September 2009 Archives

September 12, 2009

Organ Donation: Not Just For Steve Jobs

Steve Jobs' recent return to the public eye after a liver transplant highlights the amazing benefits that can come from organ donation. In his own words, "I now have the liver of a mid-20s person who died in a car crash and was generous enough to donate their organs. I wouldn't be here without such generosity,"

But organ donation is not a simple issue, and many have to wait for months or years for a suitable organ. A recent article in the Ohio Dayton Daily News reports that 54% percent of those eligible people are registered to donate organs (which means that close to half of those that could register to donate, don't). That puts Ohio ahead of most of the nation, though.

Nationally, according to the non-profit group Donate Life, only 38% of drivers have registered to be organ donors, more than 100,000 people are awaiting a donated organ, and 18 people die each day waiting for available organs.

The article listed the following reasons why people choose not to register:

  • Concerns about bodily integrity.
  • Worries that signing a donor card may 'jinx' them.
  • Mistrust of doctors and fear that they won't get proper care if they are registered organ donors.
  • Religion.

To learn how to register to donate organs in your state, go to www.donatelife.net or www.facebook.com/donatelife.

 

For more information on being an organ donor, see Nolo's article The Organ Donor: A Guide.

September 5, 2009

Dogs Fight Back: Fighting for Helmsley's Billions

 

happy dogs.jpg

First, Leona Helmsley died and left her 5 billion dollar fortune to be used to help dogs. Then, the trustees of the estate sued to change that and use only a small fraction of the fortune for dogs, and the rest for human philanthropic causes. Now, three large animal rights groups are appealing that decision and asking the New York Surrogate's Court to intervene and force the trustees to use more of the money to help dogs, in accordance with Leona Helmsley's wishes.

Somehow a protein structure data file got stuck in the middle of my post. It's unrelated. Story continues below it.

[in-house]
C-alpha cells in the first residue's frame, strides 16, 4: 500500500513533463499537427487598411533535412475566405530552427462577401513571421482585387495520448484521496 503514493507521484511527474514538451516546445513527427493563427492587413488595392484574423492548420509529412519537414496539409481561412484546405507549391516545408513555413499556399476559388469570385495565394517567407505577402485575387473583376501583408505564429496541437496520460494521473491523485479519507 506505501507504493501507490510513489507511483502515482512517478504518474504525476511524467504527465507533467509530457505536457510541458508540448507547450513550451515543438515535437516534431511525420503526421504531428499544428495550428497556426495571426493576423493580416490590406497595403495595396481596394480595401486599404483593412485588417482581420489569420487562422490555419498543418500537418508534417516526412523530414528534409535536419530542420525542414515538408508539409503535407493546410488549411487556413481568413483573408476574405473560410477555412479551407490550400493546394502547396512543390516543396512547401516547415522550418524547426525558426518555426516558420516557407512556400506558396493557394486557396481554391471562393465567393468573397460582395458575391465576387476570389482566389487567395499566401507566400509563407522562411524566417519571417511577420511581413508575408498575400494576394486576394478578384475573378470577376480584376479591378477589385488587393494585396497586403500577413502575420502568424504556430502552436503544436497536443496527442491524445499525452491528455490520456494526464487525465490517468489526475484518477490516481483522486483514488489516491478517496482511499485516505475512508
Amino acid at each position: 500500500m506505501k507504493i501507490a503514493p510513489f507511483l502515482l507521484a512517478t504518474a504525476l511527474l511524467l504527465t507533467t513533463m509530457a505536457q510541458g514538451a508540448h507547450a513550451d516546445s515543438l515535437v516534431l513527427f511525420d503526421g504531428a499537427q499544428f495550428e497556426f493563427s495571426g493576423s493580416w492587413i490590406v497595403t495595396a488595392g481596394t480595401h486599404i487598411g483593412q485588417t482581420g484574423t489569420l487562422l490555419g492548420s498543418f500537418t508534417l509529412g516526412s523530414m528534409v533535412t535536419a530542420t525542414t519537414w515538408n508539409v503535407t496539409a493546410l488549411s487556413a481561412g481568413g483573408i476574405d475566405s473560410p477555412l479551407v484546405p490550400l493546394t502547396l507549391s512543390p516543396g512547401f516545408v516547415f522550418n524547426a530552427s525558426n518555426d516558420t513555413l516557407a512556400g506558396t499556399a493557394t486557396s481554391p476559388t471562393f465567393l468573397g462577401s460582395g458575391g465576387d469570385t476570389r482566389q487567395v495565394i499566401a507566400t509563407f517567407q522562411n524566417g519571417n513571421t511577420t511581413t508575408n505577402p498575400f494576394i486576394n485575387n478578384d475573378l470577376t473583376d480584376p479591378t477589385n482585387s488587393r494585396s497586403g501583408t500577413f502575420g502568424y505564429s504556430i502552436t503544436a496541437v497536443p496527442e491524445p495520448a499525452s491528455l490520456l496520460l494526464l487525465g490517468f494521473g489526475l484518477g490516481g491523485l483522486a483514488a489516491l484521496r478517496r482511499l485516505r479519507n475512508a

"Just a fraction of the money involved in Mrs. Helmsley's estate is a game-changer for animal welfare," says Marsha Perelman, ASPCA Board Chair. "The fate of dogs in this country could very well rest on the decision of this lawsuit--it is that critical."

To learn more about leaving assets to your pets, see Nolo's article Providing for Your Pet After You Die.

September 1, 2009

Palliative Care: Making the Best of a Bad Diagnosis

Senator Kennedy's death this week from malignant brain cancer highlights the limits of medical treatment. He received the best medical care possible, and still died in little over a year from his cancer -- the most common form of brain cancer, one with no effective treatment.

At the same time, by all accounts, his last year was mostly a good one, filled with family, attention to the things that mattered most to him, and the opportunity to die where he wished to be.

It's a last year that many would hope for. But not all are able to enjoy. Sometimes it takes an advocate within the medical establishment to help families find peace and comfort at the end of life. Not all doctors are trained to deliver bad news at all, let alone to do so tactfully and with full recognition of what it means.

The New York Times recently ran a long article about a branch of medicine dedicated to helping more people end their lives with dignity and comfort. If you or your family find yourself dealing with end of life care, find out if there's a palliative care physician available in your health plan, and take advantage of their training. Their focus is on comfort at end of life, not aggresive medical intervention that will ultimately only prolong, not prevent, death.

To learn more about palliative care, see Long-Term Care, by Joseph Matthews (Nolo).